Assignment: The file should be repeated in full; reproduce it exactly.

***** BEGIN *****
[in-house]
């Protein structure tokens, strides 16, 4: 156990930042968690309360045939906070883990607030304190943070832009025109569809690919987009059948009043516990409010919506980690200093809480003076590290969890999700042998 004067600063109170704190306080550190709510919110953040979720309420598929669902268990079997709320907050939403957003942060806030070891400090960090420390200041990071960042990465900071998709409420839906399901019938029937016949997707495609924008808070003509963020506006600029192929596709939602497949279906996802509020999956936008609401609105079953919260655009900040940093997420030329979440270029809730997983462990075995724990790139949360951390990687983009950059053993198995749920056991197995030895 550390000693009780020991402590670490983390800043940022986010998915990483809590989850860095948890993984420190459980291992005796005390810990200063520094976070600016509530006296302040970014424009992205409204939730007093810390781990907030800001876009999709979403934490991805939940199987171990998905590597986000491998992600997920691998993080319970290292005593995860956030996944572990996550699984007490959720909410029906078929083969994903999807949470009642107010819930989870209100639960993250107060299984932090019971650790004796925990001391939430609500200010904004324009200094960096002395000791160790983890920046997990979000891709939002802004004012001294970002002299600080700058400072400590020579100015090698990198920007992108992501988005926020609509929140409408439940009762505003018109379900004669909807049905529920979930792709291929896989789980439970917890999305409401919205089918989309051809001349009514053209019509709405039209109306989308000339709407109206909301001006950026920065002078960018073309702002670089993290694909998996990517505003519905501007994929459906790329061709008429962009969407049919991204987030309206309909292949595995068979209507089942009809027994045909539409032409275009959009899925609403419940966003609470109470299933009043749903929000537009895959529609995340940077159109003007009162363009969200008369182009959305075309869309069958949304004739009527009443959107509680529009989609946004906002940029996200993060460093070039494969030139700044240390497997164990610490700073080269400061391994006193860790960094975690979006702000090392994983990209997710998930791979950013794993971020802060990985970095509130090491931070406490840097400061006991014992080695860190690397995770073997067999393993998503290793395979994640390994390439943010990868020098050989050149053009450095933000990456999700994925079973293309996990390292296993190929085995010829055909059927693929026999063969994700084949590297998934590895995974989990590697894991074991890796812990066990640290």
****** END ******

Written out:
[in-house]
């Protein structure tokens, strides 16, 4: 156990930042968690309360045939906070883990607030304190943070832009025109569809690919987009059948009043516990409010919506980690200093809480003076590290969890999700042998 004067600063109170704190306080550190709510919110953040979720309420598929669902268990079997709320907050939403957003942060806030070891400090960090420390200041990071960042990465900071998709409420839906399901019938029937016949997707495609924008808070003509963020506006600029192929596709939602497949279906996802509020999956936008609401609105079953919260655009900040940093997420030329979440270029809730997983462990075995724990790139949360951390990687983009950059053993198995749920056991197995030895 550390000693009780020991402590670490983390800043940022986010998915990483809590989850860095948890993984420190459980291992005796005390810990200063520094976070600016509530006296302040970014424009992205409204939730007093810390781990907030800001876009999709979403934490991805939940199987171990998905590597986000491998992600997920691998993080319970290292005593995860956030996944572990996550699984007490959720909410029906078929083969994903999807949470009642107010819930989870209100639960993250107060299984932090019971650790004796925990001391939430609500200010904004324009200094960096002395000791160790983890920046997990979000891709939002802004004012001294970002002299600080700058400072400590020579100015090698990198920007992108992501988005926020609509929140409408439940009762505003018109379900004669909807049905529920979930792709291929896989789980439970917890999305409401919205089918989309051809001349009514053209019509709405039209109306989308000339709407109206909301001006950026920065002078960018073309702002670089993290694909998996990517505003519905501007994929459906790329061709008429962009969407049919991204987030309206309909292949595995068979209507089942009809027994045909539409032409275009959009899925609403419940966003609470109470299933009043749903929000537009895959529609995340940077159109003007009162363009969200008369182009959305075309869309069958949304004739009527009443959107509680529009989609946004906002940029996200993060460093070039494969030139700044240390497997164990610490700073080269400061391994006193860790960094975690979006702000090392994983990209997710998930791979950013794993971020802060990985970095509130090491931070406490840097400061006991014992080695860190690397995770073997067999393993998503290793395979994640390994390439943010990868020098050989050149053009450095933000990456999700994925079973293309996990390292296993190929085995010829055909059927693929026999063969994700084949590297998934590895995974989990590697894991074991890796812990066990640290």